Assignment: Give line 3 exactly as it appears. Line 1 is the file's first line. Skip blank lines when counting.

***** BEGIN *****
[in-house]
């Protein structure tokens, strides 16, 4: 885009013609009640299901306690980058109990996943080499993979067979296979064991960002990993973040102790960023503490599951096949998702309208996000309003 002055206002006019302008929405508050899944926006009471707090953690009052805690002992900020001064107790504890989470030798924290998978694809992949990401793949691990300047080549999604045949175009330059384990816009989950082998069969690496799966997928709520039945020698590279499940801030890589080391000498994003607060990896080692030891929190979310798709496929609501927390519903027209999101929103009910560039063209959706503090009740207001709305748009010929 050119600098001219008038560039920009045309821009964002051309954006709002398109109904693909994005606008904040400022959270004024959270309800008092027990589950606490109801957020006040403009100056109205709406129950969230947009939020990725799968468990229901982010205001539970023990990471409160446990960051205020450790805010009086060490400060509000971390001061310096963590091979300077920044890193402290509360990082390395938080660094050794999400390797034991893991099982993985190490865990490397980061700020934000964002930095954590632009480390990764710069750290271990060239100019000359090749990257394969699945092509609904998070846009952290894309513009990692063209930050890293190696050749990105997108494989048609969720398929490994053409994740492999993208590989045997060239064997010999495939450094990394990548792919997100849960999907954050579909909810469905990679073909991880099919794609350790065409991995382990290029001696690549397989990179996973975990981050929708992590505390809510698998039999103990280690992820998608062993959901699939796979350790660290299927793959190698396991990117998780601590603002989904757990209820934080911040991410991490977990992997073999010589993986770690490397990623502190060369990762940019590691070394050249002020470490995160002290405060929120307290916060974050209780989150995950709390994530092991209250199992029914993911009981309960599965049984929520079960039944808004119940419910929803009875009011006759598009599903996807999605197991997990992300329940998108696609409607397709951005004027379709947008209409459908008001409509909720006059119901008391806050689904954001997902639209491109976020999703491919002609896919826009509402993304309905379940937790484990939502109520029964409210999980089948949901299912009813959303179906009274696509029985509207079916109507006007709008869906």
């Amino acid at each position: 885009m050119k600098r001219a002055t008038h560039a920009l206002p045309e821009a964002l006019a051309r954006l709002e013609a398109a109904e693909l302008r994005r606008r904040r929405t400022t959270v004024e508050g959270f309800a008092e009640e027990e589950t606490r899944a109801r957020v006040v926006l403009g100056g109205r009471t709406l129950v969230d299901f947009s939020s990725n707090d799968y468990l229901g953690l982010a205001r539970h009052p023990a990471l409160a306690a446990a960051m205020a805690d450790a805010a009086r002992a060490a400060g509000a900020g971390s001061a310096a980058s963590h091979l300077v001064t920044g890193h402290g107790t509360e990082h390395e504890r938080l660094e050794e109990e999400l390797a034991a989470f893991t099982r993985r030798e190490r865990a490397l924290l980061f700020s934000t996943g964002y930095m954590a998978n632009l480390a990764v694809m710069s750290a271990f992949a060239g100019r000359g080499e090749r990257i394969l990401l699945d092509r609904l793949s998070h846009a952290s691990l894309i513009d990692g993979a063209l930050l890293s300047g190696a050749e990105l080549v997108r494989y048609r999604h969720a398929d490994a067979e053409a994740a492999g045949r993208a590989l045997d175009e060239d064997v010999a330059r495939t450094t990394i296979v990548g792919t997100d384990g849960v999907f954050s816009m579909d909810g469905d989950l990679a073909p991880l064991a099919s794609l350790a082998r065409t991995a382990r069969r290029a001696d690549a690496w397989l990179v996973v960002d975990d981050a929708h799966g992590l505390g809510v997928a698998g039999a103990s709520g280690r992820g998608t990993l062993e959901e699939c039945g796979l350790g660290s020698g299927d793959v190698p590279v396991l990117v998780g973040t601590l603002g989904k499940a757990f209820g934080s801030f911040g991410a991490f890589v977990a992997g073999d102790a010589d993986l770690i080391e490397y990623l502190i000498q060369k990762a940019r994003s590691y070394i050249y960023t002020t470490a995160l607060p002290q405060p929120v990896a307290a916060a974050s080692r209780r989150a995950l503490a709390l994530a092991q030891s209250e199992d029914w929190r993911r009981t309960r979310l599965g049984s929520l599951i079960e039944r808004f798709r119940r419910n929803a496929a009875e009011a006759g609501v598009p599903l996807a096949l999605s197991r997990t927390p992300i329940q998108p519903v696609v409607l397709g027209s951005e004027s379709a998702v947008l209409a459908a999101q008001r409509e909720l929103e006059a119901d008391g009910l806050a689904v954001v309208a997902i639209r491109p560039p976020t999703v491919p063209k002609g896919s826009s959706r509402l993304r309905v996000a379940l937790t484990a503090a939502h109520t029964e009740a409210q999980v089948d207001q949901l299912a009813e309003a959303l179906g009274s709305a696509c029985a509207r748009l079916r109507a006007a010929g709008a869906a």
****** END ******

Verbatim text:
């Amino acid at each position: 885009m050119k600098r001219a002055t008038h560039a920009l206002p045309e821009a964002l006019a051309r954006l709002e013609a398109a109904e693909l302008r994005r606008r904040r929405t400022t959270v004024e508050g959270f309800a008092e009640e027990e589950t606490r899944a109801r957020v006040v926006l403009g100056g109205r009471t709406l129950v969230d299901f947009s939020s990725n707090d799968y468990l229901g953690l982010a205001r539970h009052p023990a990471l409160a306690a446990a960051m205020a805690d450790a805010a009086r002992a060490a400060g509000a900020g971390s001061a310096a980058s963590h091979l300077v001064t920044g890193h402290g107790t509360e990082h390395e504890r938080l660094e050794e109990e999400l390797a034991a989470f893991t099982r993985r030798e190490r865990a490397l924290l980061f700020s934000t996943g964002y930095m954590a998978n632009l480390a990764v694809m710069s750290a271990f992949a060239g100019r000359g080499e090749r990257i394969l990401l699945d092509r609904l793949s998070h846009a952290s691990l894309i513009d990692g993979a063209l930050l890293s300047g190696a050749e990105l080549v997108r494989y048609r999604h969720a398929d490994a067979e053409a994740a492999g045949r993208a590989l045997d175009e060239d064997v010999a330059r495939t450094t990394i296979v990548g792919t997100d384990g849960v999907f954050s816009m579909d909810g469905d989950l990679a073909p991880l064991a099919s794609l350790a082998r065409t991995a382990r069969r290029a001696d690549a690496w397989l990179v996973v960002d975990d981050a929708h799966g992590l505390g809510v997928a698998g039999a103990s709520g280690r992820g998608t990993l062993e959901e699939c039945g796979l350790g660290s020698g299927d793959v190698p590279v396991l990117v998780g973040t601590l603002g989904k499940a757990f209820g934080s801030f911040g991410a991490f890589v977990a992997g073999d102790a010589d993986l770690i080391e490397y990623l502190i000498q060369k990762a940019r994003s590691y070394i050249y960023t002020t470490a995160l607060p002290q405060p929120v990896a307290a916060a974050s080692r209780r989150a995950l503490a709390l994530a092991q030891s209250e199992d029914w929190r993911r009981t309960r979310l599965g049984s929520l599951i079960e039944r808004f798709r119940r419910n929803a496929a009875e009011a006759g609501v598009p599903l996807a096949l999605s197991r997990t927390p992300i329940q998108p519903v696609v409607l397709g027209s951005e004027s379709a998702v947008l209409a459908a999101q008001r409509e909720l929103e006059a119901d008391g009910l806050a689904v954001v309208a997902i639209r491109p560039p976020t999703v491919p063209k002609g896919s826009s959706r509402l993304r309905v996000a379940l937790t484990a503090a939502h109520t029964e009740a409210q999980v089948d207001q949901l299912a009813e309003a959303l179906g009274s709305a696509c029985a509207r748009l079916r109507a006007a010929g709008a869906a």